How about use it and you’ll lose it, drivers?

COULD it finally be that the simple message that mobile phones and driving don’t mix is finally sinking in – for more drivers, at least?

Figures from the NSW Office of State Revenue show the number of fines issued by Chifley Highway Patrol officers to drivers for using their phone while behind the wheel has dropped every year for the past four.

The number of fines peaked at a 12-month high of 269 in 2014-15 before falling to 208 in 2015-16, 137 in 2016-17 and 94 for the first 10 months of 2017-18.

It still beggars belief that after so many years of warnings, education and even technology advances that officers could still catch almost 100 drivers doing the wrong thing, but at least those numbers are heading in the right direction.

But what will it take to get that number to zero given the very obvious link between mobile phone usage and crashes?

Figures published in 2016 found that almost a third of car accidents in Sydney involved nose-to-tail incidents, with driver distraction the most common cause.

And what could possibly have been distracting the driver?

With smaller traffic volumes in Cowra the numbers might not be quite as alarming, but we’ve all seen the same bad driver behaviour.

How many times have you sat patiently in your car waiting for the lights to change, only to discover the lead car continues to sit there unmoving, long after the lights have turned green, because they are reading or sending a text message or email?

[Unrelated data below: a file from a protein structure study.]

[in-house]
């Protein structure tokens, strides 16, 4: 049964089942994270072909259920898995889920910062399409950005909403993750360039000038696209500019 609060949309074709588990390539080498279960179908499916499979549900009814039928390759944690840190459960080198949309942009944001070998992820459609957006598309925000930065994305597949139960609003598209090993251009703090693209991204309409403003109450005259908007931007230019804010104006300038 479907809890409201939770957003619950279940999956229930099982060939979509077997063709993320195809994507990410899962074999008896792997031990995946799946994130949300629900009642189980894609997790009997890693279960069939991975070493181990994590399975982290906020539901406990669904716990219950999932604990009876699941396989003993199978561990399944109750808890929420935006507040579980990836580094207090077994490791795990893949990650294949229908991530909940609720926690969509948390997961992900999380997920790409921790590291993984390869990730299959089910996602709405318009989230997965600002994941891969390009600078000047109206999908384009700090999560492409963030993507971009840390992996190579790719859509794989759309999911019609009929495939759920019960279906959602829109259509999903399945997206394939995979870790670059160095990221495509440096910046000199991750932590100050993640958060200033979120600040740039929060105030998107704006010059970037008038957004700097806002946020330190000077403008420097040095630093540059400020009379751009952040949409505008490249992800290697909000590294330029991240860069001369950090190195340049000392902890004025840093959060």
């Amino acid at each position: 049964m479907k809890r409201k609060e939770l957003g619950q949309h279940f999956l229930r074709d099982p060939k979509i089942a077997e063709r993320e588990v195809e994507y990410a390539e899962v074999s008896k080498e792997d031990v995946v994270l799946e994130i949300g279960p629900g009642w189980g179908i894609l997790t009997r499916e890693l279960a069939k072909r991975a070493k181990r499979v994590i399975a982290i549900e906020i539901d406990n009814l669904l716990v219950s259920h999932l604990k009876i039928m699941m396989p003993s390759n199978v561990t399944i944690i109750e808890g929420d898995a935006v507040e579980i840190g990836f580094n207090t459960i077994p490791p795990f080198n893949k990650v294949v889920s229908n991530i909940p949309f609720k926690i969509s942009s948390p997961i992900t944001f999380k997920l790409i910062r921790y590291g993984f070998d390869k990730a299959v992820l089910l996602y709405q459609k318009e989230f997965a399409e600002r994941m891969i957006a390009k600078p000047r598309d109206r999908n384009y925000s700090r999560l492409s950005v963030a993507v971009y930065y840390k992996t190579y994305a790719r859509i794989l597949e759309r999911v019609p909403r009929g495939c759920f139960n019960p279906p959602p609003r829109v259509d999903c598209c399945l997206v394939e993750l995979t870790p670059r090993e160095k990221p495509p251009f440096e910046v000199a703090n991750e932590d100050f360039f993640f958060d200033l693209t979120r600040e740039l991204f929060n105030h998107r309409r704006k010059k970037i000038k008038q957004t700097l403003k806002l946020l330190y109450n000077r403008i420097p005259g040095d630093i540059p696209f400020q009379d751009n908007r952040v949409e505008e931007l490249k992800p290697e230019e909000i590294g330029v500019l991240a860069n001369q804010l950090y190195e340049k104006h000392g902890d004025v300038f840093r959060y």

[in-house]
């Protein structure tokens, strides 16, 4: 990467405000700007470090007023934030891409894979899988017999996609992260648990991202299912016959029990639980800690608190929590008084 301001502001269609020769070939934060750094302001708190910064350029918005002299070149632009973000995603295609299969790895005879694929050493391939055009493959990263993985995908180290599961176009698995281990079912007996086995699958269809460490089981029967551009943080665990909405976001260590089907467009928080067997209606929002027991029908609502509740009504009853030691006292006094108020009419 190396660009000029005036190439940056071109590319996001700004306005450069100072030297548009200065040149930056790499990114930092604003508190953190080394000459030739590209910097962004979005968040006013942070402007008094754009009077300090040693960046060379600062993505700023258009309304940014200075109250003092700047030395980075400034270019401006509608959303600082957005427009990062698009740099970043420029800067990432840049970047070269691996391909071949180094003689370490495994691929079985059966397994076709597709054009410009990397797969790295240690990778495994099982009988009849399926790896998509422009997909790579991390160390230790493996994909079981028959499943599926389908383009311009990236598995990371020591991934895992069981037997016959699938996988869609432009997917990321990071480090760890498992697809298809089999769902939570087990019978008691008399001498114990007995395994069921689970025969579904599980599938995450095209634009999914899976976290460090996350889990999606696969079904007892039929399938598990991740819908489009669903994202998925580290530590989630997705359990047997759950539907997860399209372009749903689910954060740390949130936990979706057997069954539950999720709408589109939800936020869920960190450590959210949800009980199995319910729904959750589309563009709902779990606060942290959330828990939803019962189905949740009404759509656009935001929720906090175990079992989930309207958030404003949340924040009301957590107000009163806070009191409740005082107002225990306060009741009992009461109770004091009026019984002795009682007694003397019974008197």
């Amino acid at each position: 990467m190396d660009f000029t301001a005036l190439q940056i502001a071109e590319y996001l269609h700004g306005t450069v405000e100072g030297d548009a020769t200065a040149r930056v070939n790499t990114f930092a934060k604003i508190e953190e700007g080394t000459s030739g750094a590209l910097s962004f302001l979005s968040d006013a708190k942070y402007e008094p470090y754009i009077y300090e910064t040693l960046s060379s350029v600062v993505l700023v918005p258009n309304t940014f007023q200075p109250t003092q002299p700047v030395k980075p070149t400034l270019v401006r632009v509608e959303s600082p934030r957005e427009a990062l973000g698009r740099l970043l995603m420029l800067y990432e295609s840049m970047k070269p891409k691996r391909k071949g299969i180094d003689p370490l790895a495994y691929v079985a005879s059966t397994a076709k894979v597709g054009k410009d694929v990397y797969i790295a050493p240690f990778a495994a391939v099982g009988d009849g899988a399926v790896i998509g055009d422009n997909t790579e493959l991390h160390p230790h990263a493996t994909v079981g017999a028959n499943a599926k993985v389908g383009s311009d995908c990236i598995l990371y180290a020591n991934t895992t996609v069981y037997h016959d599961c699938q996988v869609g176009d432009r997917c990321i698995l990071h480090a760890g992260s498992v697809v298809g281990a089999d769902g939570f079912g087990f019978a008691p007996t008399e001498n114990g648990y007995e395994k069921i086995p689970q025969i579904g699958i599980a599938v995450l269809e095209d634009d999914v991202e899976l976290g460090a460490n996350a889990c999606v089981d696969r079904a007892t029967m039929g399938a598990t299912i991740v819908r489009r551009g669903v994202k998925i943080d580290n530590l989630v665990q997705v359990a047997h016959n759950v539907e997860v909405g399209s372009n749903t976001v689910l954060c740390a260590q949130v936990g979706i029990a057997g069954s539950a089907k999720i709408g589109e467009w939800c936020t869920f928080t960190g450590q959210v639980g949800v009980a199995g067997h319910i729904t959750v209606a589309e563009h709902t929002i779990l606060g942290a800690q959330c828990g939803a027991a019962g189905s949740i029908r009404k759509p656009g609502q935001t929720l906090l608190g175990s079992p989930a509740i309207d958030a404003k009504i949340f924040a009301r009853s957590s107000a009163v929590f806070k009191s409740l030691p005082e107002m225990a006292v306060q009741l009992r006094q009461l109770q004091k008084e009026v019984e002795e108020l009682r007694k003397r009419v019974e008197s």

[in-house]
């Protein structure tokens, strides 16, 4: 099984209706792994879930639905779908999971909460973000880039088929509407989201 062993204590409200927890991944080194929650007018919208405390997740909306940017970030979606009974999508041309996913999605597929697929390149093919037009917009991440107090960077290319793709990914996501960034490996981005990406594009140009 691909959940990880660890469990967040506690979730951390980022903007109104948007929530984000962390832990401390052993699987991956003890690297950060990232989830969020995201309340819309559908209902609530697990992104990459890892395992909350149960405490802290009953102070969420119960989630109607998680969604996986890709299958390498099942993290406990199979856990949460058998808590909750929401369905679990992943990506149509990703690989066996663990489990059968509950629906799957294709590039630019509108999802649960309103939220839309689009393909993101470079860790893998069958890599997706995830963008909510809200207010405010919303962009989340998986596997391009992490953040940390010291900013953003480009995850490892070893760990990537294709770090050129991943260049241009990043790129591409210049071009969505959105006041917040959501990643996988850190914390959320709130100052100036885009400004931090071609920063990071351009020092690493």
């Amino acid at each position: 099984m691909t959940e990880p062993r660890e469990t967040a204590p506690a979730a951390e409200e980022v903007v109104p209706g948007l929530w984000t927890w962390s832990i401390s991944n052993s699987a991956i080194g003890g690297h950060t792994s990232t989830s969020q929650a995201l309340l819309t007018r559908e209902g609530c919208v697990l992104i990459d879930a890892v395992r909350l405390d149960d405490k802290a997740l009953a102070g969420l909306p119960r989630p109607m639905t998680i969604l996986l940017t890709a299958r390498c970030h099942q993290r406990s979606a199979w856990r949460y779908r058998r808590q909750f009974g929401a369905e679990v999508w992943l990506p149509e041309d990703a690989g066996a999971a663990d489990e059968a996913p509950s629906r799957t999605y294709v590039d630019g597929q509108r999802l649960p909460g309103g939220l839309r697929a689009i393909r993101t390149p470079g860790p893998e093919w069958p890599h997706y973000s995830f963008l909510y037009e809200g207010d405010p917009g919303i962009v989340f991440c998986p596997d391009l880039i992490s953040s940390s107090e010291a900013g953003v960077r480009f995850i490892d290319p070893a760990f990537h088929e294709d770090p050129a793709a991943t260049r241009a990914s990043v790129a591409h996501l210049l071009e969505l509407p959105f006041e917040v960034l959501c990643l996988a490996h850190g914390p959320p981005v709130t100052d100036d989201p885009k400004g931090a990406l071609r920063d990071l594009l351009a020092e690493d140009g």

Everyone knows it is wrong, but there remains a hard core group that believes nothing bad will happen to them.

Using a phone illegally while driving overtook not wearing a seatbelt as a leading cause of fatal crashes in NSW several years ago so even if the number of fines is falling, it’s time for a new approach to finally convince those last few slow learners to finally take their hand off it.

One suggestion has been a “use it and you’ll lose it” law that would see people caught using their mobile while driving have their phone seized by police for seven days.

Our mobile phones have become an extension of ourselves – they’re not only a means of communication but also a contact book, GPS, entertainment device … you name it, our phone does it.

The fear of losing their phone would be a far greater deterrent than a fine for most.

Maybe it’s worth a go.